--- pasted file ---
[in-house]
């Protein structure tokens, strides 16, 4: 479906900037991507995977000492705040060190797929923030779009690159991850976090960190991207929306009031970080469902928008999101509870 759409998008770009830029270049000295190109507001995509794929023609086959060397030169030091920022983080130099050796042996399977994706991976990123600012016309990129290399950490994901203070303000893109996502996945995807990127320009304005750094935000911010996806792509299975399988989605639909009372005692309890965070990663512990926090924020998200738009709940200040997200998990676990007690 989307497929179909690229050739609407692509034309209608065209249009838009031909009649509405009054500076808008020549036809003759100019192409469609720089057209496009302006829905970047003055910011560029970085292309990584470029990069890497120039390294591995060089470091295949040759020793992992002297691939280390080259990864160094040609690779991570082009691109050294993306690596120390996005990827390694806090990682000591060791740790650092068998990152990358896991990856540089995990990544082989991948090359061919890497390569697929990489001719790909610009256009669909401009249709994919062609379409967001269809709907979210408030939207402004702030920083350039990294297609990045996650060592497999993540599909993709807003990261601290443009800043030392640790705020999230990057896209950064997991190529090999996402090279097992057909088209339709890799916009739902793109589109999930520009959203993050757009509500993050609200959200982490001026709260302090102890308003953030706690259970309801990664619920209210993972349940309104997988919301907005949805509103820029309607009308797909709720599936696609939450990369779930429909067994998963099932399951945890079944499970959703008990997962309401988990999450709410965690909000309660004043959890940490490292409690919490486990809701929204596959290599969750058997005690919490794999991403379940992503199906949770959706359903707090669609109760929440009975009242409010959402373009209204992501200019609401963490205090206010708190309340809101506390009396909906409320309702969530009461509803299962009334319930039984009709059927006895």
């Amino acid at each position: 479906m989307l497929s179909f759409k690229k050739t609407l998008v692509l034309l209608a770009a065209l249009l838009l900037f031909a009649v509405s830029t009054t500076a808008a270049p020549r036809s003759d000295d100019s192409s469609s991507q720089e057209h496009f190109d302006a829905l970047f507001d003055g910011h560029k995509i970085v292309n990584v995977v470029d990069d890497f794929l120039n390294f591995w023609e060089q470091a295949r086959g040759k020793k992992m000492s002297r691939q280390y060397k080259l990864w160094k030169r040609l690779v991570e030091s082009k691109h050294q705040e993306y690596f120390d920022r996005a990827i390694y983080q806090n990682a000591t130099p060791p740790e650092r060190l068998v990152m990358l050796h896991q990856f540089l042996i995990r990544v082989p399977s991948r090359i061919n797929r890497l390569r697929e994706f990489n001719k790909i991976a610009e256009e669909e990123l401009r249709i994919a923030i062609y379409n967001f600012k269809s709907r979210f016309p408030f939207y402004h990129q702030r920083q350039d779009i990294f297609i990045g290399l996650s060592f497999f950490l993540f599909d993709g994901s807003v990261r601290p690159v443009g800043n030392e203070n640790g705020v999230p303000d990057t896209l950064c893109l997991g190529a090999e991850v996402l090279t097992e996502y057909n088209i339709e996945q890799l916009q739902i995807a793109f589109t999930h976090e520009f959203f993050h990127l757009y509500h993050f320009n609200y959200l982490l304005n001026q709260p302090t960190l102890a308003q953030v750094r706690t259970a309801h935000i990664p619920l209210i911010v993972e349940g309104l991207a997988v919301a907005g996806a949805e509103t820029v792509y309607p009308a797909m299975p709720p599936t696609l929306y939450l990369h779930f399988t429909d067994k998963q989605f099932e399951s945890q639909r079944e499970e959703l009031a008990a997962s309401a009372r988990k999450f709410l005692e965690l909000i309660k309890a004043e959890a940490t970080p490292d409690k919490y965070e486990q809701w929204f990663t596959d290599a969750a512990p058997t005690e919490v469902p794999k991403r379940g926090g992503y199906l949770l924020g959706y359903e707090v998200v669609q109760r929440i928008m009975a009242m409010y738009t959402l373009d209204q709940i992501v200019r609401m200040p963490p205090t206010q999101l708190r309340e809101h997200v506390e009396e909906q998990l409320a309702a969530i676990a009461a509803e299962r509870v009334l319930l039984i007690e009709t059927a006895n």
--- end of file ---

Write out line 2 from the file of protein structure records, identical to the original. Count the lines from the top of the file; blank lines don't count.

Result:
């Protein structure tokens, strides 16, 4: 479906900037991507995977000492705040060190797929923030779009690159991850976090960190991207929306009031970080469902928008999101509870 759409998008770009830029270049000295190109507001995509794929023609086959060397030169030091920022983080130099050796042996399977994706991976990123600012016309990129290399950490994901203070303000893109996502996945995807990127320009304005750094935000911010996806792509299975399988989605639909009372005692309890965070990663512990926090924020998200738009709940200040997200998990676990007690 989307497929179909690229050739609407692509034309209608065209249009838009031909009649509405009054500076808008020549036809003759100019192409469609720089057209496009302006829905970047003055910011560029970085292309990584470029990069890497120039390294591995060089470091295949040759020793992992002297691939280390080259990864160094040609690779991570082009691109050294993306690596120390996005990827390694806090990682000591060791740790650092068998990152990358896991990856540089995990990544082989991948090359061919890497390569697929990489001719790909610009256009669909401009249709994919062609379409967001269809709907979210408030939207402004702030920083350039990294297609990045996650060592497999993540599909993709807003990261601290443009800043030392640790705020999230990057896209950064997991190529090999996402090279097992057909088209339709890799916009739902793109589109999930520009959203993050757009509500993050609200959200982490001026709260302090102890308003953030706690259970309801990664619920209210993972349940309104997988919301907005949805509103820029309607009308797909709720599936696609939450990369779930429909067994998963099932399951945890079944499970959703008990997962309401988990999450709410965690909000309660004043959890940490490292409690919490486990809701929204596959290599969750058997005690919490794999991403379940992503199906949770959706359903707090669609109760929440009975009242409010959402373009209204992501200019609401963490205090206010708190309340809101506390009396909906409320309702969530009461509803299962009334319930039984009709059927006895």